Are you in the US? I'm guessing not, because you used the term "infectionist" which is not commonly used here in the US, and because you paid just $15 for the Rotavirus shot. So I'm thinking that maybe the advice where you are is different from what I hear. Anyway, here's why I think the advice you were given was wrong: 1. Many nursing moms will tell you that their babies were not particularly interested in solids until over a year and yet did just fine. My kids barely ate anything until around 14-15 months, and yet grew and developed completely normally. If breastmilk "isn't enough", how did that happen? 2. This is the American Academy of Pediatrics policy statement on Breastfeeding and the Use of Human Milk: http://pediatrics.aappublications.org/content/115/2/496.full. It's the 2005 version rather than the 2012 version; I personally think the 2005 version is better!!! The section that covers the introduction of solids recommends starting at 6 months, and says that solids should "complement" breastmilk in the baby's diet. "Complement" is very different from "replace"! 3. The advice you were given assumes that all women are eager to wean, and want to transition the baby onto solid foods as fast as possible. If a mom is happy to continue to nurse on demand, and is comfortable with nursing to a year or beyond, there's no reason to assume that she won't be nursing enough to meet her baby's needs. 4. The advice you were given assumes that solids are as nutritious, of...
    19 replies | 115 view(s)
  • @llli*bsua65's Avatar
    Today, 07:36 AM
    We use an open cup called a doidy and my DD loves spitting water out! No worries about it reducing her nursing here -she only manages to swallow small amounts :)
    9 replies | 752 view(s)
  • @llli*bsua65's Avatar
    Today, 07:13 AM
    Here are a couple of links on iron and breastfed babies: http://kellymom.com/nutrition/vitamins/iron/ http://scienceofmom.com/2011/10/12/why-is-breast-milk-so-low-in-iron/ Info on baby led weaning: http://www.babyledweaning.com http://www.homemade-baby-food-recipes.com/baby-led-weaning.html
    19 replies | 115 view(s)
  • @llli*bsua65's Avatar
    Today, 06:16 AM
    Silly question as it's usually Mommal who asks this, but has your thyroid been checked? My thyroid gives me low libido and vaginal dryness and that was before DD! And Postpartum thyroiditis is common I think :s Of course it is probably all normal - this is more of a 'just in case'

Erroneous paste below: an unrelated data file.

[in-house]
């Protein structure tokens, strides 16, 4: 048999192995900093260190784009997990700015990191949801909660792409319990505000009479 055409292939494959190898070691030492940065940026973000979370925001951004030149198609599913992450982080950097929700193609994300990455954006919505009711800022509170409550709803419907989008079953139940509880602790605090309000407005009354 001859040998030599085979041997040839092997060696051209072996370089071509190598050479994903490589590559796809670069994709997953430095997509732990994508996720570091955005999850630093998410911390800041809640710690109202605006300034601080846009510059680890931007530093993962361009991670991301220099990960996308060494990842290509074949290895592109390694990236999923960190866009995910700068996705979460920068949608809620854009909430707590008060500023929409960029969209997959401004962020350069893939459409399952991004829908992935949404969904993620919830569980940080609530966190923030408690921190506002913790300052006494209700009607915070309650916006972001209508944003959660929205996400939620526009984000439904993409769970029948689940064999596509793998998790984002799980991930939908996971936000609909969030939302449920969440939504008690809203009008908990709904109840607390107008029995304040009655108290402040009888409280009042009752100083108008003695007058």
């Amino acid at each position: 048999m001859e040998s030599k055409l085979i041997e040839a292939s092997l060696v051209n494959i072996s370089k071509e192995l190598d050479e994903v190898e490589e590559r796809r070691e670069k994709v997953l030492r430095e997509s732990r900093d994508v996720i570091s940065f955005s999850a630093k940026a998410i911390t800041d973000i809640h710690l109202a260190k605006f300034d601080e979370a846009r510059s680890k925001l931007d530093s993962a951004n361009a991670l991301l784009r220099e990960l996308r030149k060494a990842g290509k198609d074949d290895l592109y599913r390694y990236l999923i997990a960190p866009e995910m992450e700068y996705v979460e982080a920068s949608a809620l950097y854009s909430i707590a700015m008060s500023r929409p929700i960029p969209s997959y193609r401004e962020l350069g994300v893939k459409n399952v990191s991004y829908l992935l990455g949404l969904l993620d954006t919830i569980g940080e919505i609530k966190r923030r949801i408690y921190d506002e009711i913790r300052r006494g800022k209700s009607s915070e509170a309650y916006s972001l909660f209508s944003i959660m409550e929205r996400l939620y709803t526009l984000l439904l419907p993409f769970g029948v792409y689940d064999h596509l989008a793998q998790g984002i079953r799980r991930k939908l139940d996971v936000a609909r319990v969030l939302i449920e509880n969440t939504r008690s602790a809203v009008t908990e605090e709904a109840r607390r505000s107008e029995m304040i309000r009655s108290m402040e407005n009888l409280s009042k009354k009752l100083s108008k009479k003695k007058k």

12 replies | 169 view(s)
  • @llli*bsua65's Avatar
    Today, 06:10 AM
    My DD wasn't using her tongue correctly post TT division, tongue walk and suck training along with some sacro cranial osteopathy helped :) After a couple of days of exercises and1 osteo appointment we managed to ditch nipple shields and she was feeding mostly correctly. So I agree withPP about finding some oral therapy!
    3 replies | 103 view(s)
  • @llli*tclynx's Avatar
    Today, 05:45 AM
    Yes, the pumping and feeding/supplementing/pumping is a hard treadmill for 4 months! I didn't have a premie and would never have been able to exclusively pump because I didn't respond well enough to the pump and the herbs were not that effective for me and my supply didn't come up enough to Exclusively breastfeed until I was on the Domperidone for several weeks. I've started to slowly wean down the dose but I'm still taking 7 tablets a day. DS is now 7 months.
    2 replies | 60 view(s)
  • @llli*erin.in.middletown's Avatar
    Today, 05:35 AM
    I agree with filmmommy. Additional question- is baby either bed-sharing or room-sharing at night, or is baby in a separate room where it might be more difficult to notice and react to any potential night-stirring/waking? This is something I really had no idea about before starting my own breastfeeding journey, but it is also totally okay to offer to nurse whenever YOU want, or whenever it seems like your body is indicating it would be helpful (through engorgement, for example). This can even be done with a baby who is sleeping ("dream-feed"). If pumping at night is a pain, you may consider a dream feed before going to bed yourself?
    4 replies | 86 view(s)
  • @llli*tclynx's Avatar
    Today, 05:33 AM
    Right, as baby learns to nurse properly (and baby needs to nurse more and depend on bottles less for that to happen) baby will become better at getting milk out of the breast and eventually baby will work better than the pump at extracting milk. Many mom's don't respond all that well to the pumps. Keep up the good work, sounds like a definite step in the right direction. Don't get too upset by some rough nursing sessions or even whole rough days, they happen even when things are "perfect". And yes, nibbly feeding sessions happen, ya know nursing is about far more than just food, sometimes baby just wants to comfort suck, or sometimes baby wants to play chomp, stretch,lick, slurp, rasberry and tweek nipples (I have a 7 month old now who is showing horrible signs of being a twiddler, even when he was small there were times he would start slurping the nipple in/out of his mouth or start doing the latch on/latch off.)
    10 replies | 213 view(s)